My first reaction was empathy for her family. Both of my parents also have Type 2 Diabetes, and I know the struggle that it is to completely overhaul your entire lifestyle in the name of health. It’s difficult both emotionally and physically (especially when your Mom craves chocolate like mine does.)
After that initial wave of empathy, though, I was left feeling angry. Angry for Paula that she has become the media’s poster child for “Fat Southern Woman with Diabetes.” Angry that she’s being touted as irresponsible because she hasn’t changed the recipes featured on her show.
Angry that she’s being held responsible for an entire nation’s eating habits.
If you’ve ever seen Paula’s show, you know that she makes comfort food. There’s no questioning the fact that she uses full fat ingredients, ranging from butter to sour cream, in practically every dish she serves. Do I have her cookbooks? Yes. Do I cook from them every single night? No. Why? Because I know that eating like that leads to weight gain, and that weight gain leads to other health problems. Like Type 2 Diabetes.
I know that chowing down on Paula’s sinful Lemon Cake is an indulgence. Just like a big slice of pizza, an even bigger cheese burger, or a vat of ice cream. It’s a “once in awhile” thing, not an every day thing. Everything in moderation–that’s the key.
I liken it to blaming McDonald’s for America’s obesity problem. Here’s the thing, people: McDonald’s serves what sells. Fatty french fries, greasy burgers, “chicken” nuggets–that’s what people want when they hit the drive-thru.
I use the word “chicken” lightly, because what you’re really getting is breaded, deep fried pink goo:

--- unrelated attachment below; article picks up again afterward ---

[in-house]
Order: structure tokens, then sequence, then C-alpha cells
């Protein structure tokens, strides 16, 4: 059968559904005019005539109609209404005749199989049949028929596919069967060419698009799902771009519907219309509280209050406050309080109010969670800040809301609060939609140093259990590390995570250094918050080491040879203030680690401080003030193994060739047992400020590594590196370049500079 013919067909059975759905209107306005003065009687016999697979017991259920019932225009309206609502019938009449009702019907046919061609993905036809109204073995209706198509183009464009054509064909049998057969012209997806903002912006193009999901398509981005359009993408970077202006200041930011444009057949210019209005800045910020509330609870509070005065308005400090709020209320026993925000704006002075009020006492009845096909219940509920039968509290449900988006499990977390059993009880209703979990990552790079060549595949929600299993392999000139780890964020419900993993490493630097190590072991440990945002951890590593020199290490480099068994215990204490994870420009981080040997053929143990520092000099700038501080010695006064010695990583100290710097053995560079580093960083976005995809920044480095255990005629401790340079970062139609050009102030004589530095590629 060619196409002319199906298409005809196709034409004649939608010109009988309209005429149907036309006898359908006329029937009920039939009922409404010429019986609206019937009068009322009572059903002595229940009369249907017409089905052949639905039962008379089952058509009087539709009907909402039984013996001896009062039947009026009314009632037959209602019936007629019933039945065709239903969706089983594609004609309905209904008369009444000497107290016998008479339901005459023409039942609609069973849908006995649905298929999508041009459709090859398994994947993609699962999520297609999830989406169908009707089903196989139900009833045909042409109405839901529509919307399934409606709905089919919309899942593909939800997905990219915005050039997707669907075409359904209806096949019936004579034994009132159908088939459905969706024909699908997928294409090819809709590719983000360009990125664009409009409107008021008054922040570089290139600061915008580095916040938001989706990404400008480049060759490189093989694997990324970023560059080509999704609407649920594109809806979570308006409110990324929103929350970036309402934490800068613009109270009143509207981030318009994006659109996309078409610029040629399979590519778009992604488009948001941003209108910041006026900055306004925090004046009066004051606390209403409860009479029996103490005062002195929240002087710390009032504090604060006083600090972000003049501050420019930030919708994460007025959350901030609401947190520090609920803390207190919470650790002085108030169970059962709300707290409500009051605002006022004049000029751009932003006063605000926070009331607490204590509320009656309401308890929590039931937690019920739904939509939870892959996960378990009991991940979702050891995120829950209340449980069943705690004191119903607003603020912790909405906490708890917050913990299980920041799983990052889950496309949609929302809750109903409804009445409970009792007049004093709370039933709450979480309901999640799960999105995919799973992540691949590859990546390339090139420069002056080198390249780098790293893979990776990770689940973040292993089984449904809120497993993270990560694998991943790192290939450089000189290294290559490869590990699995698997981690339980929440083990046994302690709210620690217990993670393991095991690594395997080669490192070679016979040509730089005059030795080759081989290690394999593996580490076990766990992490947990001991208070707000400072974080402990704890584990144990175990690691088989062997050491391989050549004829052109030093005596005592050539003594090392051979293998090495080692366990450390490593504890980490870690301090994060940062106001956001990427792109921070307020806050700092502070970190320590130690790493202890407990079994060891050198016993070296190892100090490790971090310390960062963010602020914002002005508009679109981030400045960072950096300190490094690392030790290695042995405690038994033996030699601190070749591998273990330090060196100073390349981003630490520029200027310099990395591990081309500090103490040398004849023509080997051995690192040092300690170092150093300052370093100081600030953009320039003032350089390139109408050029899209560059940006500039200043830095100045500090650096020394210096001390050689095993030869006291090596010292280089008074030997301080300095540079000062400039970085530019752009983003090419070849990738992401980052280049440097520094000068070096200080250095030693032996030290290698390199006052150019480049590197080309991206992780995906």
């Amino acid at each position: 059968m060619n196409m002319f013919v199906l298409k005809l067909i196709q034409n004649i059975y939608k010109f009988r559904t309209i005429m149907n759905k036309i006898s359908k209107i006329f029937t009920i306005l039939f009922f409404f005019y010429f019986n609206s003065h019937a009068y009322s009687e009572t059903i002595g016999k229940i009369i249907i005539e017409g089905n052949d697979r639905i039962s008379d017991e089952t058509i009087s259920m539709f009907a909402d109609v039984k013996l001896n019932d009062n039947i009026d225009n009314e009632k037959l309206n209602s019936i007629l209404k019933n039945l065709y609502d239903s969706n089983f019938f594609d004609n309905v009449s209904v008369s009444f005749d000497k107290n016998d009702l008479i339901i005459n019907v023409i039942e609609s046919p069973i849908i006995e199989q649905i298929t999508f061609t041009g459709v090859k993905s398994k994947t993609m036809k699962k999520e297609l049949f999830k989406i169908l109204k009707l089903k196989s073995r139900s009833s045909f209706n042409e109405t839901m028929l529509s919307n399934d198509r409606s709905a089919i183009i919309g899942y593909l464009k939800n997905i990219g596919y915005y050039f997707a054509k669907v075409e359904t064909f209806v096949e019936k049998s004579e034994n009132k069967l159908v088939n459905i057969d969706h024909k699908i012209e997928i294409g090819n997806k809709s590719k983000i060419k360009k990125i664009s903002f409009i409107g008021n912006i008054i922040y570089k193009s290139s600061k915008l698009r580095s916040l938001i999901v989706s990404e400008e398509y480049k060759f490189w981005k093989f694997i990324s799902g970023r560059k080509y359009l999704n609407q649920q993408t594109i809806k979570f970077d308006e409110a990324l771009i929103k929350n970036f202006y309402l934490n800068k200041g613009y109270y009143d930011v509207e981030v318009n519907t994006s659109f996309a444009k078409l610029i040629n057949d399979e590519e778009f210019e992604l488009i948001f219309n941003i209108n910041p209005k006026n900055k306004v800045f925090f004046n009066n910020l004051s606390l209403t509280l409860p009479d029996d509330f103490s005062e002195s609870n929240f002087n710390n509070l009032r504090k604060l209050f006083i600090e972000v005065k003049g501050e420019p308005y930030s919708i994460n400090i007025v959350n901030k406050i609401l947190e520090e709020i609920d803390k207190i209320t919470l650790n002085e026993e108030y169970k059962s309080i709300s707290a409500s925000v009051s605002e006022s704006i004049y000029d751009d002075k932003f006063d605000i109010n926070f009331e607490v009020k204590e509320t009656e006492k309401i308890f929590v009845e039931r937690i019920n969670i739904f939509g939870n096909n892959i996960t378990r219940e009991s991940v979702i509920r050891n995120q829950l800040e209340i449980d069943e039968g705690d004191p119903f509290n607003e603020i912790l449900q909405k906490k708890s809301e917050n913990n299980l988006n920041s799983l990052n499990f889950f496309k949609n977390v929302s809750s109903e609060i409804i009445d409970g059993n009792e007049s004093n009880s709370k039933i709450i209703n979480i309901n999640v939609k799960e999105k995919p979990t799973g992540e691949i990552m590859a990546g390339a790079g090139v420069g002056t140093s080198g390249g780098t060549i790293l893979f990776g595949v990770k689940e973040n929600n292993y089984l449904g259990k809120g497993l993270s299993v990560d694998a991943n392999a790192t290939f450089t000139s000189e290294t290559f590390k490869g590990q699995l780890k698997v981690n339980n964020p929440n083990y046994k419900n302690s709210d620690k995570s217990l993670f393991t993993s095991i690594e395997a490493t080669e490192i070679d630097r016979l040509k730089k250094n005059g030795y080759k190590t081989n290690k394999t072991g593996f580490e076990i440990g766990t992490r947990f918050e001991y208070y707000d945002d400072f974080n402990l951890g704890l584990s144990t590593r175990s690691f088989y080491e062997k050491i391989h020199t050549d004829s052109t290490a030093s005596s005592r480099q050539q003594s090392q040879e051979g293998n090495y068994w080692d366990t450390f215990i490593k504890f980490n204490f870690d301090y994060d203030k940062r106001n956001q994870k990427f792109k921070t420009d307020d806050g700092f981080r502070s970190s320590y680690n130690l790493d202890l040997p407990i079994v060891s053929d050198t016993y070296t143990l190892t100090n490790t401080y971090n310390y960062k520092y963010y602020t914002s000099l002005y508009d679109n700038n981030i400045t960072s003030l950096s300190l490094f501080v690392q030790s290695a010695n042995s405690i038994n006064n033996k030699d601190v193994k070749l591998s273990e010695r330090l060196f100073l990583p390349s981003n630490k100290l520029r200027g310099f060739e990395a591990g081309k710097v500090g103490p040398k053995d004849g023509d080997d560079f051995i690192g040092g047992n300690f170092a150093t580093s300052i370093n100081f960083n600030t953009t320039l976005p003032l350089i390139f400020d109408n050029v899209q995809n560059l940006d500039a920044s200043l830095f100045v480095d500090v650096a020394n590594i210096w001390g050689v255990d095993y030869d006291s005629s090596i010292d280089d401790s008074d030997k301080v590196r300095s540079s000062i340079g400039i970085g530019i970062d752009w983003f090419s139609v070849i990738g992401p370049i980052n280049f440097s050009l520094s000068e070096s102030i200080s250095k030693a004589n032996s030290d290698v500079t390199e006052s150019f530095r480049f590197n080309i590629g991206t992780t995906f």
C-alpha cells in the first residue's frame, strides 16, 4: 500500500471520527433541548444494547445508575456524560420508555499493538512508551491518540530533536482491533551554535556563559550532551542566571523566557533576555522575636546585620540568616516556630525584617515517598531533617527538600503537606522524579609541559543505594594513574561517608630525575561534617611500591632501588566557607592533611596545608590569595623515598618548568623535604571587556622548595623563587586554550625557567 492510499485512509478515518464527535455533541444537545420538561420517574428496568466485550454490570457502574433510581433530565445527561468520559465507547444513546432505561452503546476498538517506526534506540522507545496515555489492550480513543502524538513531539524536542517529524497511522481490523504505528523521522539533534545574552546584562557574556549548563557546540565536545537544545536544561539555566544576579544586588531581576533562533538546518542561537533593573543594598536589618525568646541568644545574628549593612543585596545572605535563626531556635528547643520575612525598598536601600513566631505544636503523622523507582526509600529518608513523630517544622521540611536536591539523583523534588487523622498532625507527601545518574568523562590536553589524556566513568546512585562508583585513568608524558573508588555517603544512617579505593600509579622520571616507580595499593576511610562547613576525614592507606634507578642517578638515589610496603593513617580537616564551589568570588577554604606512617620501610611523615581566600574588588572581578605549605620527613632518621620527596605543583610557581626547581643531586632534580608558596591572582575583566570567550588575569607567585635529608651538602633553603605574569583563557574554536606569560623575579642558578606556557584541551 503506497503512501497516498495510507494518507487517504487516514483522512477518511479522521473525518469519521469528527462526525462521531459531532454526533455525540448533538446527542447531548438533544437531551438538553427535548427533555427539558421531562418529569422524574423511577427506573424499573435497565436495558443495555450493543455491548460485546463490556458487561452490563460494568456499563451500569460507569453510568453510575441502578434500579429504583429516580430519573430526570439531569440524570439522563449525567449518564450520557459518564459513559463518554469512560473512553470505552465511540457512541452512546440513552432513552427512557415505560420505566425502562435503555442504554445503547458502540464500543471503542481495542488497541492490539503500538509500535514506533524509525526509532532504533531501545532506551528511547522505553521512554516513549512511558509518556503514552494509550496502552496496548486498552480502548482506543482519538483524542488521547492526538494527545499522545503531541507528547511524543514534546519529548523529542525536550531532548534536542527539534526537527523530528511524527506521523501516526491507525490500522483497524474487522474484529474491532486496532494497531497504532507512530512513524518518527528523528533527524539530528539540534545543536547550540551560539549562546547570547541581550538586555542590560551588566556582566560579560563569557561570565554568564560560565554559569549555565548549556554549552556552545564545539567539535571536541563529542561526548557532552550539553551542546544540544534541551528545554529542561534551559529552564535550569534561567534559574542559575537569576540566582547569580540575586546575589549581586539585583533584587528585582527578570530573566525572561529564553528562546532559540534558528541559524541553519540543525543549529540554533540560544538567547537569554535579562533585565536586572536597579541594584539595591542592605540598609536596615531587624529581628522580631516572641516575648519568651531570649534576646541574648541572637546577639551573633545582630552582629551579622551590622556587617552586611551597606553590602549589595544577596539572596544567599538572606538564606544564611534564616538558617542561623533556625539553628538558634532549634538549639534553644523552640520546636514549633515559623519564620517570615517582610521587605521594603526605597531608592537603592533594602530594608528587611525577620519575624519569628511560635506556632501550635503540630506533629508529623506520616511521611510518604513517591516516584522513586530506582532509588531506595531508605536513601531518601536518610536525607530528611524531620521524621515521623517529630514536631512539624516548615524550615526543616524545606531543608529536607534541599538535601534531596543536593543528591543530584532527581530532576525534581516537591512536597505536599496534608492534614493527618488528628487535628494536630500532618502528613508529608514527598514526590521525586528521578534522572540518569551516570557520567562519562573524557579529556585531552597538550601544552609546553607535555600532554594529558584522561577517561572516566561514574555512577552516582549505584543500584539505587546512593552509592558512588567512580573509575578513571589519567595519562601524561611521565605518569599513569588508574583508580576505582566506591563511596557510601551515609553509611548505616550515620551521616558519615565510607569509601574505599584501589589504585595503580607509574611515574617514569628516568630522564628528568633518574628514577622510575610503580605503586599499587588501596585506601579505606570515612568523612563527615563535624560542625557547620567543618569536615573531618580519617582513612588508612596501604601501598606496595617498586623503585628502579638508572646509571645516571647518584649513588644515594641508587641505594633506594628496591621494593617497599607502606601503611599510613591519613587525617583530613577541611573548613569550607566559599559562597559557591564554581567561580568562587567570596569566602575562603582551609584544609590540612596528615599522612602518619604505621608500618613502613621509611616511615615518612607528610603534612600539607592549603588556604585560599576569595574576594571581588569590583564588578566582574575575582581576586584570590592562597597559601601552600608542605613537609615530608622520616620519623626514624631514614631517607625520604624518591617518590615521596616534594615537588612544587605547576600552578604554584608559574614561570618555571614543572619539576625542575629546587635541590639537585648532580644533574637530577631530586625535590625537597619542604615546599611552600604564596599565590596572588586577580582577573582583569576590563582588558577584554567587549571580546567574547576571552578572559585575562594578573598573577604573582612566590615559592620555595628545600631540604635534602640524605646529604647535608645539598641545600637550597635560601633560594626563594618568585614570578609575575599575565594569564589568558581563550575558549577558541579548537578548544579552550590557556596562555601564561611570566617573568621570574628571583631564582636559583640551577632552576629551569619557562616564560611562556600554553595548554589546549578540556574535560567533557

How many boxes of chicken nuggets do you think McDonald’s would sell if they had THAT picture on the box?
How does this relate to the Paula Deen controversy? Simply this: if you’ve been remotely educated in the human body, you know that you can’t eat rich, creamy, fattening foods every day of your life without suffering the consequences. Some people, including Paula (and myself up until about 3 weeks ago) choose to take their chances with those consequences. Punishing her by humiliating her publicly and using her as a scapegoat isn’t going to end the obesity epidemic in our country.
But education, honesty, and individual responsiblity might.
Paula continued with her show, and her restaurant, and her recipes, not because she wants to harm the public, but because it is her national identity. She became famous for her southern style of cooking. To expect her to immediately change her MO because of her own personal (private) health concerns would be like asking the CEO of McDonald’s to take chicken nuggets off the menu because of the above picture that was leaked to the media.